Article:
Voters stick to what they know as councillors are re-elected

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Familiar faces were favoured on Thursday as voters chose to re-elect all the county councillors who stood again across the Sudbury area.

A low county-wide turnout saw 31 per cent of voters have their say. Conservatives won 39 divisions, 16 less than in 2009. Labour won 15 divisions, an improvement of 11 from four years ago, while UKIP gained eight areas for a total of nine.

Liberal Democrats won seven divisions, down from 11 in 2009, Independents gained one and the Green Party won two, as at the last election.

Colin Spence was re-elected as councillor for Sudbury East and Waldingfield with 874 votes, or 46 per cent.

Stuart Armstrong, representing UKIP, came second with 527 votes, 28 per cent, while Labour candidate Russell Smith got 21 per cent with 402 votes.

Green Party candidate Robert Whiting attracted 101 votes.

Mr Spence said: “I’m very pleased and honoured that the majority of people in my division have put their trust in me once again.”

He said the turnout of 28.4 per cent was concerning.

“People are very anxious about a lot of things and for some that translates into thinking ‘Can I make a difference?’ but actually they can and it’s important to have people working for them that can make a difference,” he said.

Conservative candidate John Sayers won in the Sudbury division with 44 per cent of the vote, 809 in total.

“It is a vote of confidence and recognition of the good work I have been doing to help Sudbury and the community,” said Mr Sayers.

“There’s a good mix on the council and we will have to watch our backs as we don’t have the majority we did.”

Luke Cresswell, for Labour, got 573 votes or 31 per cent, while Liberal Democrat Tony Platt got 223 votes, edging out Teresa Bishop of the Green Party by one vote. The turnout in Sudbury was marginally higher at 26.5 per cent.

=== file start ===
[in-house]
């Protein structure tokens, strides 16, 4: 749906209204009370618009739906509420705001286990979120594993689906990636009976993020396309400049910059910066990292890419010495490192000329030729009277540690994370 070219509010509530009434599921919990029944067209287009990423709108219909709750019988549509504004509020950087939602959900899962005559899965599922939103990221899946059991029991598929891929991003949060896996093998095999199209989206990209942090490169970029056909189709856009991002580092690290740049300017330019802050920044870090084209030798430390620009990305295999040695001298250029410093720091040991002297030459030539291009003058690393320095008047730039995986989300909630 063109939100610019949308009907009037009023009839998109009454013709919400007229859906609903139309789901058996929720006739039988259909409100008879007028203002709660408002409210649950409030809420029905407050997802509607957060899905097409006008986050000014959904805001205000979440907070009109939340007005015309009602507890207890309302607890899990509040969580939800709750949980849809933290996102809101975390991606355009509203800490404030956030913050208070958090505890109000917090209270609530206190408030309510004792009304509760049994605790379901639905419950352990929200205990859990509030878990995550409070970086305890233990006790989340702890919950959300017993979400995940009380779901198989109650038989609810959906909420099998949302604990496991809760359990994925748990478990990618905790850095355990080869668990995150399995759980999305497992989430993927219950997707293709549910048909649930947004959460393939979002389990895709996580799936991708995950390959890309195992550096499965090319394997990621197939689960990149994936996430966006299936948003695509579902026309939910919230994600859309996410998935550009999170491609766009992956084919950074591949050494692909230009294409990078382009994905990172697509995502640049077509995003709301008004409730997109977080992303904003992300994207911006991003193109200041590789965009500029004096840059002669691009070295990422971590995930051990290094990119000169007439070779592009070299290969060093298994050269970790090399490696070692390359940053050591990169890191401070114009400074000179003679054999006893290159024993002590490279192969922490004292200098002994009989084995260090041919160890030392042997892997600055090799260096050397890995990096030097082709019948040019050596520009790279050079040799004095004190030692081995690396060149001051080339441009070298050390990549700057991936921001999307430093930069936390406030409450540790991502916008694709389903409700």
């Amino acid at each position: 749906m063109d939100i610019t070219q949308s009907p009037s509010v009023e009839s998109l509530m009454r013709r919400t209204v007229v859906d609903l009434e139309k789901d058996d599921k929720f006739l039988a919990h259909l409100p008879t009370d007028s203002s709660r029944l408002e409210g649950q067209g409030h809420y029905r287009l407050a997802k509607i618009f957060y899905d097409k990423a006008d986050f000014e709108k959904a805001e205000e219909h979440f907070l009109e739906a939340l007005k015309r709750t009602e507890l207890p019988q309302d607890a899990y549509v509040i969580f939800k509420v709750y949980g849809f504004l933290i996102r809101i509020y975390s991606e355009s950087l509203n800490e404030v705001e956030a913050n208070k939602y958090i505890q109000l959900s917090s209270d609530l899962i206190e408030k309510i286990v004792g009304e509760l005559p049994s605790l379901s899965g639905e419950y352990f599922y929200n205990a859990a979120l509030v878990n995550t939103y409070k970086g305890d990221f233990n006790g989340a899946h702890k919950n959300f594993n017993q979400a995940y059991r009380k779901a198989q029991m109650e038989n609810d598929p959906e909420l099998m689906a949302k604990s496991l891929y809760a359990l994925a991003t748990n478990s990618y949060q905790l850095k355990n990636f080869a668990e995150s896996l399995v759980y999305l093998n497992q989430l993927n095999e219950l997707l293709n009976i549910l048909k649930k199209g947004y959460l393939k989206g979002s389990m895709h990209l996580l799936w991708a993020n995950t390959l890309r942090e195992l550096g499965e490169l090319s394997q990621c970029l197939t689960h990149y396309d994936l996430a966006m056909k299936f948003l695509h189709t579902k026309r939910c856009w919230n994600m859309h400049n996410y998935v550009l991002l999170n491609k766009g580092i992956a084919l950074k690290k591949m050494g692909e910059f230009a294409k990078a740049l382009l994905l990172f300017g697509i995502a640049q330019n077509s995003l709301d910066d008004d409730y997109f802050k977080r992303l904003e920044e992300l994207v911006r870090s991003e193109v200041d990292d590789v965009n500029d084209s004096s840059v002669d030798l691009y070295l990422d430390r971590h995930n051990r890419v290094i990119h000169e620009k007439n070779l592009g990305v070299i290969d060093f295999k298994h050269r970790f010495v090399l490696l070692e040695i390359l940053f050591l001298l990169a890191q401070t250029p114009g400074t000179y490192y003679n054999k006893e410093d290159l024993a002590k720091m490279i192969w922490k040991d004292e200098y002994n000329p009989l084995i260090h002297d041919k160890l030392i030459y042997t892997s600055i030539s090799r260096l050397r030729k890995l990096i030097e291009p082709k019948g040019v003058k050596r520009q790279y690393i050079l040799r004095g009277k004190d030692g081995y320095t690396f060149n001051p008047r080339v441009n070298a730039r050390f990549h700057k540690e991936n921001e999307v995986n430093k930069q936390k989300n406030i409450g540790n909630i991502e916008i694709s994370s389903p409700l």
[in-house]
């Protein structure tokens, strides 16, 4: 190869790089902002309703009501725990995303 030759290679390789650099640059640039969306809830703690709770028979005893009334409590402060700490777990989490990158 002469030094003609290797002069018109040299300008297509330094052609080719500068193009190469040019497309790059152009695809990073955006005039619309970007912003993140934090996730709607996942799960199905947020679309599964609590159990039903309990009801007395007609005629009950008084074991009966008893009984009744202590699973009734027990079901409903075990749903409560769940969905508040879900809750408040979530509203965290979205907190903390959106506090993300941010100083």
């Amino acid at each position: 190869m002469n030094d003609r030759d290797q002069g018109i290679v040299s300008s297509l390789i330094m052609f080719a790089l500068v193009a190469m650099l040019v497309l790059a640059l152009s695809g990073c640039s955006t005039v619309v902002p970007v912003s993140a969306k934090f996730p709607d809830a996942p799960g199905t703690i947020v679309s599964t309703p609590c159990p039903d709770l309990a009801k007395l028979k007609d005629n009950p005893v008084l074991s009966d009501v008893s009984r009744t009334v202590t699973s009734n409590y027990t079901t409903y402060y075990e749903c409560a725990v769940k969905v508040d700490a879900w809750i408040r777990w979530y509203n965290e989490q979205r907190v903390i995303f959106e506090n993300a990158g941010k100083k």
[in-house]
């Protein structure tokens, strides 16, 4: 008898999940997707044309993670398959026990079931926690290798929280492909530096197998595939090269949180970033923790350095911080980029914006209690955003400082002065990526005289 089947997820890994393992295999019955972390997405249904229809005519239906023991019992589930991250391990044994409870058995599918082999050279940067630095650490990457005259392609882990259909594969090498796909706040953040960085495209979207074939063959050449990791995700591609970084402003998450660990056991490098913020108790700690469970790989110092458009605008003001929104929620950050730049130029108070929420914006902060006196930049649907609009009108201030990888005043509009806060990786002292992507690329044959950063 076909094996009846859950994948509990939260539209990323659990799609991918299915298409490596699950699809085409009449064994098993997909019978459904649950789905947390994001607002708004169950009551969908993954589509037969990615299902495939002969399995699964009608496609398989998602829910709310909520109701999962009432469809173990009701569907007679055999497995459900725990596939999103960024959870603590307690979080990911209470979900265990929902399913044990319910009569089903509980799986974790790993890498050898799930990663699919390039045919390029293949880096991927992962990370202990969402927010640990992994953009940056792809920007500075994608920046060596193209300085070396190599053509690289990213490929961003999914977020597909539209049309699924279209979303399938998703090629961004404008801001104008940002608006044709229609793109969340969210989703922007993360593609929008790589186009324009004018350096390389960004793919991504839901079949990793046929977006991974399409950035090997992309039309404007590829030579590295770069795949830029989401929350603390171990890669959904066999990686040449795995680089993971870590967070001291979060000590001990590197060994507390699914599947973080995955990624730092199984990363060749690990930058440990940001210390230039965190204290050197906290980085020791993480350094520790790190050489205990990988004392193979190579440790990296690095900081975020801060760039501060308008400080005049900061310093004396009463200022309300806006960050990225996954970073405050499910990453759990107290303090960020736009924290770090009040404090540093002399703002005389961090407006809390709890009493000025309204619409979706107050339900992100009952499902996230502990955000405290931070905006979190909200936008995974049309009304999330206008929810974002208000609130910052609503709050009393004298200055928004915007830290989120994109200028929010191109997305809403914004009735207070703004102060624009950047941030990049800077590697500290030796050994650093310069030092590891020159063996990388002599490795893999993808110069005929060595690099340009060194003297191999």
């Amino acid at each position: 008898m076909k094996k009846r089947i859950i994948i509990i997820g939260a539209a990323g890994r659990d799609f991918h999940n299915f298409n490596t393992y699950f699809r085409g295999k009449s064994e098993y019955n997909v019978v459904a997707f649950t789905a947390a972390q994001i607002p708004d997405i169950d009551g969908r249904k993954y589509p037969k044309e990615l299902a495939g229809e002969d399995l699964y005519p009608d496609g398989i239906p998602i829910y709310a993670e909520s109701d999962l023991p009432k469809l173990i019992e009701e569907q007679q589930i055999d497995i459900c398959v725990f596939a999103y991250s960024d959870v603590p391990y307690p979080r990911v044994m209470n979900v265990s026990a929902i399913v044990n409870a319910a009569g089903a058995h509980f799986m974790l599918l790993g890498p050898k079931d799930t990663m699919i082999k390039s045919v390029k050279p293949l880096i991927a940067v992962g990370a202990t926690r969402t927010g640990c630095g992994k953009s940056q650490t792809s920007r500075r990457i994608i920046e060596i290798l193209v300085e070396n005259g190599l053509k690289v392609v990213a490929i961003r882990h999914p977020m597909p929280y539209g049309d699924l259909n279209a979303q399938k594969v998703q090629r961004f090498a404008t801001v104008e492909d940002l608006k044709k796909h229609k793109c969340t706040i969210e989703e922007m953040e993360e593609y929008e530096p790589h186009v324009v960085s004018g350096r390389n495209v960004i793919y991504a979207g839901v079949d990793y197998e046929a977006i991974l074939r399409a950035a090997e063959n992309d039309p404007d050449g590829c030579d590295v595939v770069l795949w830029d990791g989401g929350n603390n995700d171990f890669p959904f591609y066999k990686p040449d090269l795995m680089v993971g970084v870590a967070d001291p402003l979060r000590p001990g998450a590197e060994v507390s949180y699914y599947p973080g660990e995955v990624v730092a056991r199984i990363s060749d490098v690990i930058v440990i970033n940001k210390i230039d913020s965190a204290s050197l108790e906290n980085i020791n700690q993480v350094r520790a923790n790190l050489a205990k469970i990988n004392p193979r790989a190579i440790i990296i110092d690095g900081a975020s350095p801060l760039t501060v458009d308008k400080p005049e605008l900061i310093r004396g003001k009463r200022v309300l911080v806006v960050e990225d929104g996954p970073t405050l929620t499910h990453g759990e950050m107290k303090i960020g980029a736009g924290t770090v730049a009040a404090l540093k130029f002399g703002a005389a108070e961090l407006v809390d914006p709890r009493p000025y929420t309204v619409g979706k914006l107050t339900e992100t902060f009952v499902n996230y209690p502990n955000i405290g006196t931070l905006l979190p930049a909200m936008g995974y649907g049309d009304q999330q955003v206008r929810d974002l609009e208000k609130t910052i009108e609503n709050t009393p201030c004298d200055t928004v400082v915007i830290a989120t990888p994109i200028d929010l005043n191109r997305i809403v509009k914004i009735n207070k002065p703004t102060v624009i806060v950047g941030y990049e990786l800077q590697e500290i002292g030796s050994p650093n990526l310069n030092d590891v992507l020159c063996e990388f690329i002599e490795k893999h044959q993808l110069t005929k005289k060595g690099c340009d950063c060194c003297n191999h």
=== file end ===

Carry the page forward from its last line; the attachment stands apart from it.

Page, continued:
The lowest turnout in the area came in Great Cornard, where Peter Beer retained the division as just 24.6 per cent of eligible voters had their say.

Mr Beer’s 728 votes beat Labour representative Tom Keane’s 536, Green Party candidate Dean Walton’s 320 votes and Liberal Democrat Andy Welsh’s 111.

Richard Kemp will remain as county councillor for Melford after amassing an impressive 53 per cent of the vote, nearly three times that of second-placed UKIP candidate Dave Reynolds.

Conservative Sarah Pugh came third, Labour candidate Mick Cornish was fourth with seven per cent and Graham Manning for the Green Party got 146 votes or six per cent.

Stour Valley had the highest turnout in the Sudbury area with 43.7 per cent voting.

Residents backed James Finch to continue as their councillor with 1,129 votes .

Bryn Hurren, for the Liberal Democrats, came second with 723 votes or 27 per cent and UKIP candidate James Carver attracted 585 votes.

Labour candidate Jack Owen managed 221 votes, around eight per cent.

Conservative Brian Riley wrested control of Hadleigh from the Liberal Democrats after councillor David Grutchfield stood down.

Mr Riley’s 584 votes saw off Trevor Sheldrick, who replaced Mr Grutchfield as Liberal Democrat candidate and managed 449 votes.

Barry Nutt, for UKIP, came a close third with 422 votes, Labour’s Angela Wiltshire got 308 and Michael Fosdike of the Green Party drew 90 votes as 28.8 per cent of those eligible made it to the polling stations.

Mr Riley said: “I’ve been nurturing and working for Hadleigh for six years as a district councillor and I think people have recognised that I work hard for their wellbeing.”

He said that he had finished second to Mr Grutchfield in 2009 by 90 votes and was pleased with his 135 vote winning margin.

“I’m very conscious of where my support lies and I want to work hard with our schools to see that they get a good share of resources so they can achieve what they need to,” he said.

Clare residents elected Mary Evans as their councillor after her Conservative colleague Jane Midwood retired.

Mrs Evans, a Conservative, won with 1,579 votes, equating to 46 per cent, leaving UKIP candidate Stuart Letten trailing on 1,077, while Gary Stroud, representing Labour, attracted 434 votes and Independent candidate Tony Gearing got 323 votes.

Jenny Antill pulled 1,450 votes for the Conservatives in Cosford, beating Robert Lindsay’s 1,128 for the Green Party and Tony Bavington’s 217 votes for Labour.

Gordon Jones retained the Samford division for the Conservatives following David Yorke-Edwards’ decision not to seek re-election.

He attracted 1,025 votes or 34 per cent as Liberal Democrat Michael Bamford came second with 773, a quarter of all votes, edging Stephen Laing, for UKIP, with 755 votes.

Sue Thomas, for the Labour and Co-operative Party, managed 10 per cent of the vote with 314 and Lois Hickey, Green Party, got 173 votes.